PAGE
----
Physics Departments Endorse Statement on Education of Teachers
By Susan Ginsberg
Approximately 250 US physics departments have endorsed a joint APS/AIP/AAPT statement that calls for the active involvement of physics departments in improving the science education of future K-12 teachers.
The executive officers of APS, AIP and AAPT sent a letter to physics department chairs last spring and again this fall to ask for endorsement of the statement, first issued in 1999. The response has been much stronger than expected.
APS, AIP and AAPT plan to post the list of endorsing institutions on their websites and send the list to the NSF. "This has been an amazing outpouring of support," says Judy Franz, Executive Officer of APS. "It's easy to sign a statement saying that K-12 pre-service education is important; it's quite another for a physics department to get behind a statement saying that the department itself accepts direct responsibility to make the change."
As APS News goes to press, two hundred and forty physics departments, ranging alphabetically from Albertson College of Idaho to Youngstown State University, have endorsed the 1999 statement. "This sort of activity is a natural outgrowth of what we're already doing in my department," says Jon Bagger, Chair of the Department of Physics and Astronomy at Johns Hopkins University in Baltimore. "In addition to major efforts through QuarkNet, the Sloan Digital Sky Survey and the FUSE Satellite, many of our individual faculty members make outreach a part of their work." Bagger believes that the location of his school has in large part prompted their efforts, " Johns Hopkins is located in the middle of a tremendously underserved community, and it's our responsibility to find ways to empower the next generation of scientists." Stanford University also endorsed the joint statement. Doug Osheroff, Chair of the Physics Department, says that his department did so because "the statement suggests a mechanism for improving the science education of K-12 teachers so that they will feel more comfortable with questions from students, and appreciate the motivation of the students asking them."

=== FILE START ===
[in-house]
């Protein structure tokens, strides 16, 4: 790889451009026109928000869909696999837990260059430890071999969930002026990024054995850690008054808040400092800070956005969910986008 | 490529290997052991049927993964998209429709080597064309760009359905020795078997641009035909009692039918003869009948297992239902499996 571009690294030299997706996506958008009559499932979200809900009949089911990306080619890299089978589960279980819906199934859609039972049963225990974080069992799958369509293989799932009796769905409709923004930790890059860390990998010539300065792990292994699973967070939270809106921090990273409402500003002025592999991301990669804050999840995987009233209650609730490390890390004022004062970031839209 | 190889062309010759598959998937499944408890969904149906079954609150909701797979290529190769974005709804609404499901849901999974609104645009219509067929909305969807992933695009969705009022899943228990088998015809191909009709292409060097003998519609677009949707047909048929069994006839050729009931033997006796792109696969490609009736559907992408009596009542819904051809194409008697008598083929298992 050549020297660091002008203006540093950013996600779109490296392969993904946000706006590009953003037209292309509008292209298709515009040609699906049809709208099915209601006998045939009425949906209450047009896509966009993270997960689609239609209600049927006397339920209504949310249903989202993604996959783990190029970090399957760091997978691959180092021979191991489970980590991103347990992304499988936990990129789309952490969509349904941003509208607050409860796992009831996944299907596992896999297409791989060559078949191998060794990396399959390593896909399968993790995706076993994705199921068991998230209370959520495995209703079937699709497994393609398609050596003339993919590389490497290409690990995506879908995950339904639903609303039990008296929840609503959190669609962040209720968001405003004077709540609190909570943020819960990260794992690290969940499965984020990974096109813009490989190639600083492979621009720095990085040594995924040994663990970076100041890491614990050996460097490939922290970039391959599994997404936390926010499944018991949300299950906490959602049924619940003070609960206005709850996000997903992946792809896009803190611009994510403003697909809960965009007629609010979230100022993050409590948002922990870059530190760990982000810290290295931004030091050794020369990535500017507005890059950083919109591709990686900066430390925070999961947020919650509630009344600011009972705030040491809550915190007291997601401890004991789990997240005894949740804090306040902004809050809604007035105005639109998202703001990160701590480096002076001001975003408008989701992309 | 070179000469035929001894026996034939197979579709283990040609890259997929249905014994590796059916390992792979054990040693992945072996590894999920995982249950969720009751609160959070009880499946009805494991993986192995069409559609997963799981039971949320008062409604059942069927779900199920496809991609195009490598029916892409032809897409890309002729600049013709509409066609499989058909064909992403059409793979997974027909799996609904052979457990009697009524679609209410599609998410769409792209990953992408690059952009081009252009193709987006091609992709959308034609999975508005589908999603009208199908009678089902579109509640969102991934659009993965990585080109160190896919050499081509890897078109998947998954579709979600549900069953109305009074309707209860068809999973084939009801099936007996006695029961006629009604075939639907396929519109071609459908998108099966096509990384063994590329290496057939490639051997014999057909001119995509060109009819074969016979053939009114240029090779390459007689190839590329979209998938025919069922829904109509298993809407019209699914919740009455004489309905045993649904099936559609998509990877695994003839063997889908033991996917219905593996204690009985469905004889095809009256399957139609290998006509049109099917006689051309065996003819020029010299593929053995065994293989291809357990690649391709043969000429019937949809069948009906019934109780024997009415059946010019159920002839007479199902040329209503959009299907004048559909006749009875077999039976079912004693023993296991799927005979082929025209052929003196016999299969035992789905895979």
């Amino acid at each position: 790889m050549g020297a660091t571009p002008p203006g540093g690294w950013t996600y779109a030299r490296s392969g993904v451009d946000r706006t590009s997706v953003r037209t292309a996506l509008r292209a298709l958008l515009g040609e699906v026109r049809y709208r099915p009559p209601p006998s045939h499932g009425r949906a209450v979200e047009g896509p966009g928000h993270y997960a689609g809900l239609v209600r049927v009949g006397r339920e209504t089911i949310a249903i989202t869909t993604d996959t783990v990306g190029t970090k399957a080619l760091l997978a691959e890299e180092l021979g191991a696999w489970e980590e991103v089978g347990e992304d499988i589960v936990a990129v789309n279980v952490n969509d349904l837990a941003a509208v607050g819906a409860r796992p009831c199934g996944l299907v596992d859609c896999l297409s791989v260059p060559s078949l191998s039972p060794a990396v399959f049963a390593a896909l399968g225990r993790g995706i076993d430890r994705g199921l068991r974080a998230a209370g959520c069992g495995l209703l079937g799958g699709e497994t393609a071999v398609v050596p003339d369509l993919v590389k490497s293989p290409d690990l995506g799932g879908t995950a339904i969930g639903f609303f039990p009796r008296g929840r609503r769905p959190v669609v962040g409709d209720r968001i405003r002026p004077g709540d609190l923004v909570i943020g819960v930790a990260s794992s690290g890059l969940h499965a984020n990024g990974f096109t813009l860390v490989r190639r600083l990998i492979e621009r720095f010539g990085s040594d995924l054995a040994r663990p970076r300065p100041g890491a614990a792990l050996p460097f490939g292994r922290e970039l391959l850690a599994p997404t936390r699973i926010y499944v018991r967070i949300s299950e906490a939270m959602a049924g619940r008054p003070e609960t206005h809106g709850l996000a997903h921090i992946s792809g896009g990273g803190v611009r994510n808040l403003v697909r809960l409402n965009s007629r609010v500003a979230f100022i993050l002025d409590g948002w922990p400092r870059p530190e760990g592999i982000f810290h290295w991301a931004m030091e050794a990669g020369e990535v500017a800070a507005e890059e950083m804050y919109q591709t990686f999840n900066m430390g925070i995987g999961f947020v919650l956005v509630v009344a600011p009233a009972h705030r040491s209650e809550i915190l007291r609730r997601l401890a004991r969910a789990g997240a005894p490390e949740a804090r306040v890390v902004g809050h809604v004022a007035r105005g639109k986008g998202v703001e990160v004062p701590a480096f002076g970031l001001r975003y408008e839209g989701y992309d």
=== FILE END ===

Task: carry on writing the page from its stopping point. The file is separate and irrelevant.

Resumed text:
The Stanford Physics Department is in the process of creating a BA program in physics to provide a broad science education for students destined to be either K-12 teachers, science writers, or go into some other profession requiring a strong background in the physical sciences.
"It is essential that these students leave Stanford with an understanding of a body of knowledge of science and an understanding of what physical research is all about and how it is carried out," says Osheroff.
But despite their commitment to K-12 education, some schools are wary of increasing faculty responsibilities. At the University of Pennsylvania, the Department of Physics and Astronomy is acutely aware of the time-crunch placed on their young faculty. "We ask them to do top-notch research and to teach top-notch undergraduate and graduate courses. It's tough to make pre-service teaching arequirement as well," says Tom Lubensky, Chair of the University of Pennsylvania Physics Department.
Lubensky further points out that good K-12 training requires a large investment in time and money from the local school districts, "and we just don't have that here currently." He says that it will not be easy to implement programs that go beyond current ones, which include participation in QuarkNet and a very successful Penn Summer Science Academy for high school students, which for the past two summers has employed local high school teachers.
Lubensky's department endorsed the statement, although he cautions, "It's going to take more than signing documents to fix the K-12 system." The text of the joint statement follows:
AIP-MEMBER SOCIETY STATEMENT ON THE EDUCATION OF FUTURE TEACHERS (Adopted by the APS Council, 21 May 1999)
The scientific societies listed below urge the physics community, specifically physical science and engineering departments and their faculty members, to take an active role
in improving the pre-service training of K-12 physics/science teachers.
Improving teacher training involves building cooperative working relationships between physicists in universities and colleges and the individuals and groups involved in teaching physics to K-12 students.
Strengthening the science education of future teachers addresses the pressing national need for improving K-12 physics education and recognizes that these teachers play a critical education role as the first and often-times last physics teacher for most students.
While this responsibility can be manifested in many ways, research indicates that effective pre-service teacher education involves hands-on, laboratory-based learning. Good science and mathematics education will help create a scientifically literate public, capable of making informed decisions on public policy
involving scientific matters.
A strong K-12 physics education is also the first step in producing the next generation of researchers, innovators, and technical workers.
American Physical Society
American Association for Physics Teachers
American Astronomical Society
American Institute of Physics
Acoustical Society of America
American Association of Physicists in Medicine
American Vacuum Society
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